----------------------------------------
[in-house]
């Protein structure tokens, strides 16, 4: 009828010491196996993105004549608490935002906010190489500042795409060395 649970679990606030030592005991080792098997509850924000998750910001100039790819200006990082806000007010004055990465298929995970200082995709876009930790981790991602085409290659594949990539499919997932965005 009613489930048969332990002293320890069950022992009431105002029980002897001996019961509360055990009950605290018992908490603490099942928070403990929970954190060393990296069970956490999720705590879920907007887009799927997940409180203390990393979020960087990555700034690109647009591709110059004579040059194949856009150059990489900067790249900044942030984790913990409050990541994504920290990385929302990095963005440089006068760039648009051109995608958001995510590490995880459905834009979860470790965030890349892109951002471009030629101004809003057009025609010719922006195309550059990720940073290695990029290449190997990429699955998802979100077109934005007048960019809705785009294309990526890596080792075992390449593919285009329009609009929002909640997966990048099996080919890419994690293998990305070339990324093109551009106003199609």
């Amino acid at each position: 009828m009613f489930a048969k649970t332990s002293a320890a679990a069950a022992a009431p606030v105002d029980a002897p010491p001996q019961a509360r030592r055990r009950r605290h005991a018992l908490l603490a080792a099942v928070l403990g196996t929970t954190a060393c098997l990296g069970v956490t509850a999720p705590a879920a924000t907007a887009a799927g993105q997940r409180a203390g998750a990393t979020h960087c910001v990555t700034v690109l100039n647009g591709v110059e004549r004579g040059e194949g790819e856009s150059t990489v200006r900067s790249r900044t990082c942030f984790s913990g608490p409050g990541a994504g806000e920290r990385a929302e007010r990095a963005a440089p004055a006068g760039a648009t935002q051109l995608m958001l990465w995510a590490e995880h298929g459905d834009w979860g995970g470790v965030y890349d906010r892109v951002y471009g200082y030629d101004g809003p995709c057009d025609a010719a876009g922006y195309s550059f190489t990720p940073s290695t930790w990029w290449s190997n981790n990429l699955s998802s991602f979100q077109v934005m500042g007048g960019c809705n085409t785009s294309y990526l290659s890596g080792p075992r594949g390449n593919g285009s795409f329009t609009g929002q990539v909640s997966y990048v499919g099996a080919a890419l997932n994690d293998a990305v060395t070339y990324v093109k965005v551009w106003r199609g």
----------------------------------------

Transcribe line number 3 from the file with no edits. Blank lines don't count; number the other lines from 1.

């Amino acid at each position: 009828m009613f489930a048969k649970t332990s002293a320890a679990a069950a022992a009431p606030v105002d029980a002897p010491p001996q019961a509360r030592r055990r009950r605290h005991a018992l908490l603490a080792a099942v928070l403990g196996t929970t954190a060393c098997l990296g069970v956490t509850a999720p705590a879920a924000t907007a887009a799927g993105q997940r409180a203390g998750a990393t979020h960087c910001v990555t700034v690109l100039n647009g591709v110059e004549r004579g040059e194949g790819e856009s150059t990489v200006r900067s790249r900044t990082c942030f984790s913990g608490p409050g990541a994504g806000e920290r990385a929302e007010r990095a963005a440089p004055a006068g760039a648009t935002q051109l995608m958001l990465w995510a590490e995880h298929g459905d834009w979860g995970g470790v965030y890349d906010r892109v951002y471009g200082y030629d101004g809003p995709c057009d025609a010719a876009g922006y195309s550059f190489t990720p940073s290695t930790w990029w290449s190997n981790n990429l699955s998802s991602f979100q077109v934005m500042g007048g960019c809705n085409t785009s294309y990526l290659s890596g080792p075992r594949g390449n593919g285009s795409f329009t609009g929002q990539v909640s997966y990048v499919g099996a080919a890419l997932n994690d293998a990305v060395t070339y990324v093109k965005v551009w106003r199609g």